Located in the south of France in the Var region, 45 minutes from Nice, nestled between Cannes and Saint-Tropez, the city of Saint-Raphaël stretches on 22 miles of coastline.
Due to its nautical proximity, it's a top scuba diving spot, with 5 ports and a waterfront town center. While its head is turned towards the sea, Saint Raphaël also offers 3 golf courses, including the Valescure, created in 1895 by Lord Aschcomb.
The jagged coastline—studded with marinas and 27 sandy and pebble beaches—culminates in the inlets of the Massif de l'Esterel. This flaming-red quartz mountain covers 32,000 hectares and offers visitors a glimpse of untainted Mediterranean flora.
Since antiquity, the coastal territory of Saint-Raphaël has been a vacation destination. Over two millenia later, when the historic Paris-Lyon-Marseille (PLM) railway line to Italy was put into place in 1863, Saint-Raphaël built a station near the Old City. Large luxury hotels and the Casino quickly sprung up from there. Thanks to its easy access to the train and sea, Saint-Raphaël became a popular resort, attracting many artists coming to enjoy the light and light-heartedness of the Côte d'Azur—the likes of Gounod, Georges Sand, and Maupassant were frequent visitors.
Under a mild September sun, the Mediterranean reflects the flocks of gulls soaring above it, simultaneously lapping against the boats of fishermen throwing their nets into the sea.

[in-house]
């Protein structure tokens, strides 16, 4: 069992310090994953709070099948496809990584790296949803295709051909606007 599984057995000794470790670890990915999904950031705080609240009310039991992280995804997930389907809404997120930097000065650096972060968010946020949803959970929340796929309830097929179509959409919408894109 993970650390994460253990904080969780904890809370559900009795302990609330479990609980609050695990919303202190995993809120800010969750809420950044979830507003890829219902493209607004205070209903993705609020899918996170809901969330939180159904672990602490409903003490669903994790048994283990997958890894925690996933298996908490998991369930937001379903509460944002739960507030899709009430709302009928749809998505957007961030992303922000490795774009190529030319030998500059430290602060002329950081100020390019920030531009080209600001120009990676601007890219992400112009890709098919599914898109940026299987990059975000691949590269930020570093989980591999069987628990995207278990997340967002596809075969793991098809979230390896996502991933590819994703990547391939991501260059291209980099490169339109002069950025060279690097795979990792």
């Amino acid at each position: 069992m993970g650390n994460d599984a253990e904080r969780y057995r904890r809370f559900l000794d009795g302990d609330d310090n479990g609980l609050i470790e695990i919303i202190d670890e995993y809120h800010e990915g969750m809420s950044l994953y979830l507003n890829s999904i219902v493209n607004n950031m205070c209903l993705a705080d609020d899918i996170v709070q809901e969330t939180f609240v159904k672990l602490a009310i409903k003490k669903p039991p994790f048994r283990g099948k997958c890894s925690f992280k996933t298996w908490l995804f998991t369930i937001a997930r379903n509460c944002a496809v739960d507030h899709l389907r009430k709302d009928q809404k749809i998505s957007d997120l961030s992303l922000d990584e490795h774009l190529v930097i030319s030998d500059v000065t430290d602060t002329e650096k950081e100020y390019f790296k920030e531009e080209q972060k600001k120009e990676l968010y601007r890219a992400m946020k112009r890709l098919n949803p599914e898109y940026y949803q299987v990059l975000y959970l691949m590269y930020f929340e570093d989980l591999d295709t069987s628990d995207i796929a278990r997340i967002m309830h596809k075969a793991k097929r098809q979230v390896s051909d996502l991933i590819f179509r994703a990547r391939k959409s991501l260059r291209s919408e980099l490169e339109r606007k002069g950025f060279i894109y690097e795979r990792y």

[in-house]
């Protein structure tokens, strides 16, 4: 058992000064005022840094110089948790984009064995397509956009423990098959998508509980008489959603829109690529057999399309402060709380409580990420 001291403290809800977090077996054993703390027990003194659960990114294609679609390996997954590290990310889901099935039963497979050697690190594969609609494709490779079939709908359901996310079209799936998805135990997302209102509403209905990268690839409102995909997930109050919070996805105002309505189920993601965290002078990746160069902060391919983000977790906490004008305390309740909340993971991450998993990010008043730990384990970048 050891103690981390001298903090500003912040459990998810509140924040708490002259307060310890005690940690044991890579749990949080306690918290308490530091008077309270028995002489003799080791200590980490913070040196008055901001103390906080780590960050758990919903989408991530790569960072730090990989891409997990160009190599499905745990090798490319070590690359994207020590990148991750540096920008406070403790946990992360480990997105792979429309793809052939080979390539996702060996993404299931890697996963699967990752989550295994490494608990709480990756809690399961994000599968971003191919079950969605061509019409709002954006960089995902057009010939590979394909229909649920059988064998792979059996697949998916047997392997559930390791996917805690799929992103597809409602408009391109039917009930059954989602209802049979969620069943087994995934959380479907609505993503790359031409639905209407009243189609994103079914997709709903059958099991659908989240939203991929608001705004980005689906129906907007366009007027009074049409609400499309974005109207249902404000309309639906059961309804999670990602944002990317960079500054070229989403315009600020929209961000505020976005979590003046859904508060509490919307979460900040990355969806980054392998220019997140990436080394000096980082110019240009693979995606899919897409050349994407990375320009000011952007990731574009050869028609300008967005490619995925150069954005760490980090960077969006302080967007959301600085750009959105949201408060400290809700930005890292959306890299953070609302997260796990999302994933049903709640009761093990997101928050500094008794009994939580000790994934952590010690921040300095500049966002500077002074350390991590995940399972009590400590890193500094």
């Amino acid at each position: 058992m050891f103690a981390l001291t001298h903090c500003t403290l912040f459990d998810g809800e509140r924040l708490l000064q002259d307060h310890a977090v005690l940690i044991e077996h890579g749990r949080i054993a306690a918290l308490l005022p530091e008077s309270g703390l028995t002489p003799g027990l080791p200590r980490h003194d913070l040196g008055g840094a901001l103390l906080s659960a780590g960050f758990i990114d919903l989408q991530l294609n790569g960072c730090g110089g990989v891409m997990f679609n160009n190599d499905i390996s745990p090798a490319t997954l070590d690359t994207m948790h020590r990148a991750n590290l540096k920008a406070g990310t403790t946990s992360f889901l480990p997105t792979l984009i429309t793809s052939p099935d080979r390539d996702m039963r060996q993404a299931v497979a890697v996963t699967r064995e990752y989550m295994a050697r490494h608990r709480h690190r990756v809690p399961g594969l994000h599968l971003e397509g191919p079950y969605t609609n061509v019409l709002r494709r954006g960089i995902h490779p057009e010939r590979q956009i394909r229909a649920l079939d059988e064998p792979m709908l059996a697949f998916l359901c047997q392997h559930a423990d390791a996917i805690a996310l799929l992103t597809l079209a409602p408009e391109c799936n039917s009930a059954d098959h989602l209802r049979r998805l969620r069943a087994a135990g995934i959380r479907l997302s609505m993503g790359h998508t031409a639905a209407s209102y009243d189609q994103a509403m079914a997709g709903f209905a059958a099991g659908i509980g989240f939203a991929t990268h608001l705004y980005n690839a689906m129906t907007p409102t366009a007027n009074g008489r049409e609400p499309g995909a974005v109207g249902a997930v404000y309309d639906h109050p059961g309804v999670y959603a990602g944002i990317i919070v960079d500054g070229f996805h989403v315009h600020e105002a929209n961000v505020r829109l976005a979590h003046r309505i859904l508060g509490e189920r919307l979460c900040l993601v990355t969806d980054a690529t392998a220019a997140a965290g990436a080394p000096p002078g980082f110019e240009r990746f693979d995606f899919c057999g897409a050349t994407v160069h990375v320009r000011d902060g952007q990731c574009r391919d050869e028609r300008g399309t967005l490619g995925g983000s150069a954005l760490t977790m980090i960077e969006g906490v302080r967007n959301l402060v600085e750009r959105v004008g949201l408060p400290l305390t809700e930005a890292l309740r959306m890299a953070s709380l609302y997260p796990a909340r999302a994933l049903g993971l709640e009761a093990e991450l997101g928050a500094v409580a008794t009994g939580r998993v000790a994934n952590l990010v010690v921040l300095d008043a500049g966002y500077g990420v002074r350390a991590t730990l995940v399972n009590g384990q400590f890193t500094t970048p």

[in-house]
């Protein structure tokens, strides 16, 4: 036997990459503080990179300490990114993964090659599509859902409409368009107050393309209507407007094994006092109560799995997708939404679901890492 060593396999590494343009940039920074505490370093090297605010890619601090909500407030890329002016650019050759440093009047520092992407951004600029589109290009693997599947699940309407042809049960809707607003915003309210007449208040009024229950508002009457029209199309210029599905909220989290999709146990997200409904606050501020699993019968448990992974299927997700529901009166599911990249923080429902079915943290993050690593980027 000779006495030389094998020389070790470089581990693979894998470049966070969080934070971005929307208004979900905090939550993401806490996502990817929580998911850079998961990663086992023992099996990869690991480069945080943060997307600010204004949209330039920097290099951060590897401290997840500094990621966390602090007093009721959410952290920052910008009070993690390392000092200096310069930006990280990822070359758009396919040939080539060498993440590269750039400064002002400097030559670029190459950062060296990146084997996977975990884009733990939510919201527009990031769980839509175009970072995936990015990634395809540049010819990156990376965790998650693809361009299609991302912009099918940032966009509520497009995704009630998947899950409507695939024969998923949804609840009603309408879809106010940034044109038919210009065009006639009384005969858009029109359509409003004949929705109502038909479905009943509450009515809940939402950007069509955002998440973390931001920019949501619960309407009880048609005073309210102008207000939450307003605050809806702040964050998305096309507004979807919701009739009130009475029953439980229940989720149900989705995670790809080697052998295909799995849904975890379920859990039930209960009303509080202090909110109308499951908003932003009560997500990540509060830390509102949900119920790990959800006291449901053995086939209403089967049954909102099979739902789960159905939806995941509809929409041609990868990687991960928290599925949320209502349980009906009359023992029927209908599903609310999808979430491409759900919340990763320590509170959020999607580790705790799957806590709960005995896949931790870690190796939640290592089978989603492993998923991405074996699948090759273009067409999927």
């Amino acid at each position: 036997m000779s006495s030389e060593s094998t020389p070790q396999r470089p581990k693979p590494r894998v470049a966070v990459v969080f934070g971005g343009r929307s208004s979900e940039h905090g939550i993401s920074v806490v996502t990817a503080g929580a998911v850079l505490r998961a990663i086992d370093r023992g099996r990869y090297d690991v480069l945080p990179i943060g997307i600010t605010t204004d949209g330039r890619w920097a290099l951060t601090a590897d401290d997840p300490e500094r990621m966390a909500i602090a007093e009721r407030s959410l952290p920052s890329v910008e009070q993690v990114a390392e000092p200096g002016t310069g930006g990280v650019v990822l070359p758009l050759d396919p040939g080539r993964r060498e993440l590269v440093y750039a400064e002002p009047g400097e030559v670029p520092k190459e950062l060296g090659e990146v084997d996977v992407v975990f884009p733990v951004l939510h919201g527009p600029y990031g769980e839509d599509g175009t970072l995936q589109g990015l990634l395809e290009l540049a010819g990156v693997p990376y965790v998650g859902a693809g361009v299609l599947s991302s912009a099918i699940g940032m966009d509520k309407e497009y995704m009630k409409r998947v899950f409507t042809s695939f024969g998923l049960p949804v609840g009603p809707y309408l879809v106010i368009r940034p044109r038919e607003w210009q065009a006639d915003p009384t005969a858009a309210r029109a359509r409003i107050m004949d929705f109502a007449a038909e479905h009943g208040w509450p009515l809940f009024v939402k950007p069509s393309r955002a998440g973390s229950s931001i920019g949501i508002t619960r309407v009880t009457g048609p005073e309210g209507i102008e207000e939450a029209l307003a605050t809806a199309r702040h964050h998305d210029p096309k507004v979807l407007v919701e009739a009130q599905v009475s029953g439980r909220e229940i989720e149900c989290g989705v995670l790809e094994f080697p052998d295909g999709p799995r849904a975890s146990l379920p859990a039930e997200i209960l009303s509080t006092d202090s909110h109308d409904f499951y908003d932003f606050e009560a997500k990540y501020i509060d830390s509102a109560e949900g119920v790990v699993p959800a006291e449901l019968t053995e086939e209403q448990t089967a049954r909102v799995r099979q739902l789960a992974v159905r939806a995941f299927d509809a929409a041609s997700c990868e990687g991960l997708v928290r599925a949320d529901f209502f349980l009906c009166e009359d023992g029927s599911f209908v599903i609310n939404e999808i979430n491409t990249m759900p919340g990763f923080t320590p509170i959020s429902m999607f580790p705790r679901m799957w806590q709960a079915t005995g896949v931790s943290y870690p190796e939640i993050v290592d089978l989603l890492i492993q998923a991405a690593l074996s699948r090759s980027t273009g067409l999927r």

Descending from the train, a visitor can hear the cackling of the gulls and feel the spray of the sea before even leaving the station.
The narrow streets of the Old Town were made to wander in, dotted with flower stalls and vegetable vendors offering Provençal products.
Later, one can stroll into the past and discover the 12th-century Romanesque Church, the Museum of Prehistory and Underwater Archeology, and the imposing Neo-Byzantine Basilica "Our Lady of Victory," built more than a century ago.
The Call of the Sea
The warm weather invites a strong thirst—luckily, the seaside terraces and harbor cafés have more than enough to slake it.
Apéritif hour means one thing: Côtes de Provence rosé. Born from the vineyard in the Esterel, whose vines are planted in the heart of the Massif, fomenting the wine known as "Terre Destel." Or, if you prefer the light gold taste of a local Saint-Raphaël brew: Riviera Beer is blonde, light, and sweet, with a fine mouthfeel.
After the apèro, the servers of the shaded terraces offer sumptuous meals featuring local products with Mediterranean flavors, as well as the catch of the day from the sea.
In the afterglow of a great meal, there's plenty to discover still: like exploring the city, setting out in a maxi-catamaran, nautical sports, relaxing on the beach,or playing pétanque with the Raphaëlois. The what doesn't matter as much as the where, so long as you're in a spot to admire the twinkling lights all around the gulf reflecting off the sea.